Fentanyl is still wreaking havoc among communities around the United States. Fentanyl is a synthetic opioid and according to the Centers for Disease Control and Prevention (CDC), synthetic opioid-involved death rates had a 56% increase from 2019-2020 (excluding methadone). The opioid epidemic is ongoing to this day, raging on in Arizona as well as communities across the nation including Florida where one cop recently had a near death experience when encountering the drug.
Courtney Bannick, a police officer with Tavares Police Department was said to look “deceased” in bodycam video that caught her potentially overdosing after accidentally being exposed to fentanyl during a traffic stop. Other officers on the scene gave Bannick a dose of Narcan to reverse the opioid overdose and get Bannick back to consciousness; however, Bannick drifted back out of consciousness and appeared to stop breathing. The officers gave two more doses of Narcan, to get her back to some form of stability before she was taken to the hospital. Bannick was said to have handled dollar bills that were used to take Fentanyl and a small gust of wind may have blown some in her direction, resulting in a near death encounter.
As officers around the country battle the opioid crisis, others are calling upon our country to take action to stop access to the drugs and help those who are battling addiction. As Fox News shared in an interview with Sam Quinones, Fentanyl and Meth are believed to be driving a homelessness crisis. Shelters across the U.S. are reporting tripled populations over the last year. Quinones shared that the form of Fentanyl that is coming in from Mexico is a very potent form. Meth and Fentanyl hinder people’s abilities for self preservation according to Quinones. He goes on to point out the issues with mental illness and links to addiction. He calls for the U.S. to address the staggering supplies of the drugs coming into America from other countries and to truly face the issues of this epidemic head on. Fox reported seventy-two thousand deaths due to Fentanyl in June of 2022, doubling the number of deaths from 2019. It is clear action needs to be taken immediately to preserve lives.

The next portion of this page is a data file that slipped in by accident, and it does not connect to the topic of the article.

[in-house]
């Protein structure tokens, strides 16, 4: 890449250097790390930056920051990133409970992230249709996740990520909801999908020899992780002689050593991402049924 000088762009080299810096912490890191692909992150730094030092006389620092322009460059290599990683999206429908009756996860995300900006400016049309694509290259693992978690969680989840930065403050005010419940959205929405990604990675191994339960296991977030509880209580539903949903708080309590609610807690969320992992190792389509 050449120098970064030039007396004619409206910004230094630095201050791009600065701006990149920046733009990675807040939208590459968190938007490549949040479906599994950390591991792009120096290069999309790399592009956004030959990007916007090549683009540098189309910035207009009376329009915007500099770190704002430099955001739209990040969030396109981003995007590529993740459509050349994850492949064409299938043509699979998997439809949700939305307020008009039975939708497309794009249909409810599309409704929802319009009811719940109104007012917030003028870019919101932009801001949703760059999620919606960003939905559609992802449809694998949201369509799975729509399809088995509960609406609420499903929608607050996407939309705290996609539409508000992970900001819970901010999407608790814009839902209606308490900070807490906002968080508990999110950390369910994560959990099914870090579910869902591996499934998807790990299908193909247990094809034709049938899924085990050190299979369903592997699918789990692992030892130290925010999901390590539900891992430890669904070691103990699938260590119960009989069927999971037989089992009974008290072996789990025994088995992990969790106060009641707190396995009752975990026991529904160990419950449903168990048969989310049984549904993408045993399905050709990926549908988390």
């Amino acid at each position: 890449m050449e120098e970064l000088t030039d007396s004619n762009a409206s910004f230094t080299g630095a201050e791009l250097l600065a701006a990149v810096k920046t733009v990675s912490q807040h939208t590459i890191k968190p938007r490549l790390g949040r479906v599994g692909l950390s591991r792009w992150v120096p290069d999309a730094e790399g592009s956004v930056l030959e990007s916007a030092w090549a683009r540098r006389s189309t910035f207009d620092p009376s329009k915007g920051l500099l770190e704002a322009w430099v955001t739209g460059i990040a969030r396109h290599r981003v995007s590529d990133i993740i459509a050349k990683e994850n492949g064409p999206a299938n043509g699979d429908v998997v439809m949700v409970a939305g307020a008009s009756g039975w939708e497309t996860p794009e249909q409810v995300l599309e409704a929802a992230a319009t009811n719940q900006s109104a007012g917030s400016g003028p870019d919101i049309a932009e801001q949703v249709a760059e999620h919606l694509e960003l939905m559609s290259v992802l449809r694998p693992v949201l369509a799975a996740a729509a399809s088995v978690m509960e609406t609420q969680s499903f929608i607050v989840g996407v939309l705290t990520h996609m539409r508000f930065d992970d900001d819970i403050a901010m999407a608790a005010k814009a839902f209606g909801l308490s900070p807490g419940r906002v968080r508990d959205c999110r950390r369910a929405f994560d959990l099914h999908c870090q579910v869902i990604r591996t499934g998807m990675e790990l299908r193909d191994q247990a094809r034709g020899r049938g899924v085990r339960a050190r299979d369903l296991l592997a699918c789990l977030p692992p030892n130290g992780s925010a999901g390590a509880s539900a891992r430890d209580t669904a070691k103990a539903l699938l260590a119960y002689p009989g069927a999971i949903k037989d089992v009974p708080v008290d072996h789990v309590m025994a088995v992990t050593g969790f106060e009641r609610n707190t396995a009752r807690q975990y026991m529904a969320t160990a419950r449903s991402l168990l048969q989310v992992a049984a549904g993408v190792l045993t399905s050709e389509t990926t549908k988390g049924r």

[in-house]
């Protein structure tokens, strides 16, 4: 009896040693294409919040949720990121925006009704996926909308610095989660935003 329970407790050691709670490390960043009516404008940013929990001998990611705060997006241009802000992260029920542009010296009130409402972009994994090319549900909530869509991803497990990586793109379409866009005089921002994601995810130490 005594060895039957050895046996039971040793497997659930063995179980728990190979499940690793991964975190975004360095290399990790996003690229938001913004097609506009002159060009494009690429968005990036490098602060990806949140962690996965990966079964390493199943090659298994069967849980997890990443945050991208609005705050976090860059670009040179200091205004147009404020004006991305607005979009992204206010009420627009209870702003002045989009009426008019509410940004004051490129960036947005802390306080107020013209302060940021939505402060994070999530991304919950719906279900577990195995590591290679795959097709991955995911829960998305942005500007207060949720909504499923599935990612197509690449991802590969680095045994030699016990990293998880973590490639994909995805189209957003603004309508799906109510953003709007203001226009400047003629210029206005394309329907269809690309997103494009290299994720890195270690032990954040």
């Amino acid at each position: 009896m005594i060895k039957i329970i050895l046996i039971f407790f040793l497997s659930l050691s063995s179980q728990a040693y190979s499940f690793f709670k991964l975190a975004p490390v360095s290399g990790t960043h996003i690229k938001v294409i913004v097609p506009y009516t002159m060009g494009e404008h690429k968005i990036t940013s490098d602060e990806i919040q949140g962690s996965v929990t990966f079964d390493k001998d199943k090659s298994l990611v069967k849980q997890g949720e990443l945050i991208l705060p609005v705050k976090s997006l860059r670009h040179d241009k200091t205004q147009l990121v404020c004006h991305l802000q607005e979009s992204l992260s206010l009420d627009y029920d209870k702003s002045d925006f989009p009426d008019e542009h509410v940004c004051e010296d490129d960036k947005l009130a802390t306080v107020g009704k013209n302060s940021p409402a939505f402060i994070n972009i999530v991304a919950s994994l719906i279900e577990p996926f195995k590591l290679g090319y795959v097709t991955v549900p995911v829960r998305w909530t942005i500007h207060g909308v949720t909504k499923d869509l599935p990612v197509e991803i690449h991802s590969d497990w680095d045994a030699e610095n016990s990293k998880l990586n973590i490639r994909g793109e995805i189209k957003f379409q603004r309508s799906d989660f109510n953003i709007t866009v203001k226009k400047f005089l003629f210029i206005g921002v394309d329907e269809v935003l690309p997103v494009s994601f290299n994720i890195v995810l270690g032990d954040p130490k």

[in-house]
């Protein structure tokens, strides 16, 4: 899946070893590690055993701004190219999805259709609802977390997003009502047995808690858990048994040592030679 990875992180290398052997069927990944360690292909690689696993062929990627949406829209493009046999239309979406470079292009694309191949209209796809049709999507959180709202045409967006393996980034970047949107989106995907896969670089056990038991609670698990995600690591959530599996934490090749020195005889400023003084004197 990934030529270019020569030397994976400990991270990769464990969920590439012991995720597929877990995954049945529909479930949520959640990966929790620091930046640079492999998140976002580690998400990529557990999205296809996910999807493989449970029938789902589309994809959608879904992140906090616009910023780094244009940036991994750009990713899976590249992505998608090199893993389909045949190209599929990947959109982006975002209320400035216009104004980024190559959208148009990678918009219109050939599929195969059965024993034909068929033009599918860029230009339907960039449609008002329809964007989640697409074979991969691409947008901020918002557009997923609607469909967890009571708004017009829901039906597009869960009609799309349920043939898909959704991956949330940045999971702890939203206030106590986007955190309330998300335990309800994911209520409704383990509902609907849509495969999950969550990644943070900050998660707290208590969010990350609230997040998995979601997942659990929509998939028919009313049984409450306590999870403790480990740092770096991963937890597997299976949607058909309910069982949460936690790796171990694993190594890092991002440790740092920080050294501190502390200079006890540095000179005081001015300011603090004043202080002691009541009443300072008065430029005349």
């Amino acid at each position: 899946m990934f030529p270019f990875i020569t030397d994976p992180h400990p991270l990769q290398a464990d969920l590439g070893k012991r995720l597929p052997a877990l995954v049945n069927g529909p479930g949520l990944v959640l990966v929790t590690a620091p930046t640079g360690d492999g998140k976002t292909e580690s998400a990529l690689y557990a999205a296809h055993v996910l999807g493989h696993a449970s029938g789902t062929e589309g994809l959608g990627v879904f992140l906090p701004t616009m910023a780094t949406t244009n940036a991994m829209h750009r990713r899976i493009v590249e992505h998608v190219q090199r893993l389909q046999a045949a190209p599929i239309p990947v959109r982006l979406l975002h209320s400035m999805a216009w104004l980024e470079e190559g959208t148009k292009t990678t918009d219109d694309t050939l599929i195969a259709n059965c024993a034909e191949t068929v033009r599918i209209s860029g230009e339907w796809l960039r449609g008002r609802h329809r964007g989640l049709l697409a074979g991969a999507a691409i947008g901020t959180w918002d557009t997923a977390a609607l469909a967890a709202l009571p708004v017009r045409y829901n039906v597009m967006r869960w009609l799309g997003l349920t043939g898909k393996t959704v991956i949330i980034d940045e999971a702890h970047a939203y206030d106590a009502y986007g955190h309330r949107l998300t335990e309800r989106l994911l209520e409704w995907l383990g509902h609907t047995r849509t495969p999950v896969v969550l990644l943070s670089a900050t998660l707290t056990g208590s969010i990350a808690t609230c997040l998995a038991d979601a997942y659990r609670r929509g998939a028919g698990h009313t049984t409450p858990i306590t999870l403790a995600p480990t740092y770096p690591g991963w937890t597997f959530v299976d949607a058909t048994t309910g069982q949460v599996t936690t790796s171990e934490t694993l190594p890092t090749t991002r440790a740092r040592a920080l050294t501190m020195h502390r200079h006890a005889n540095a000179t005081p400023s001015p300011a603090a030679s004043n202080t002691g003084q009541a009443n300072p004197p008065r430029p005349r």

Our team at Scottsdale Recovery and Detox Center has been serving our community as well as those nationwide as Arizona’s premier addiction center for over a decade. By providing a vast array of services we recognize not two people are exactly the same and neither are their addictions. We want our clients, community, and those who are struggling to have access to support in all forms.
We are a phone call away if you or a loved one are seeking support! Learn more by visiting scottsdalerecovery.com or call 1-888-NODRUGS.
Talk to Someone Who’s Been There. Talk to Someone Who Can Help. Scottsdale Recovery Center holds the highest accreditation (Joint Commission) and is Arizona’s premier rehab facility since 2009. Call 602-346-9142.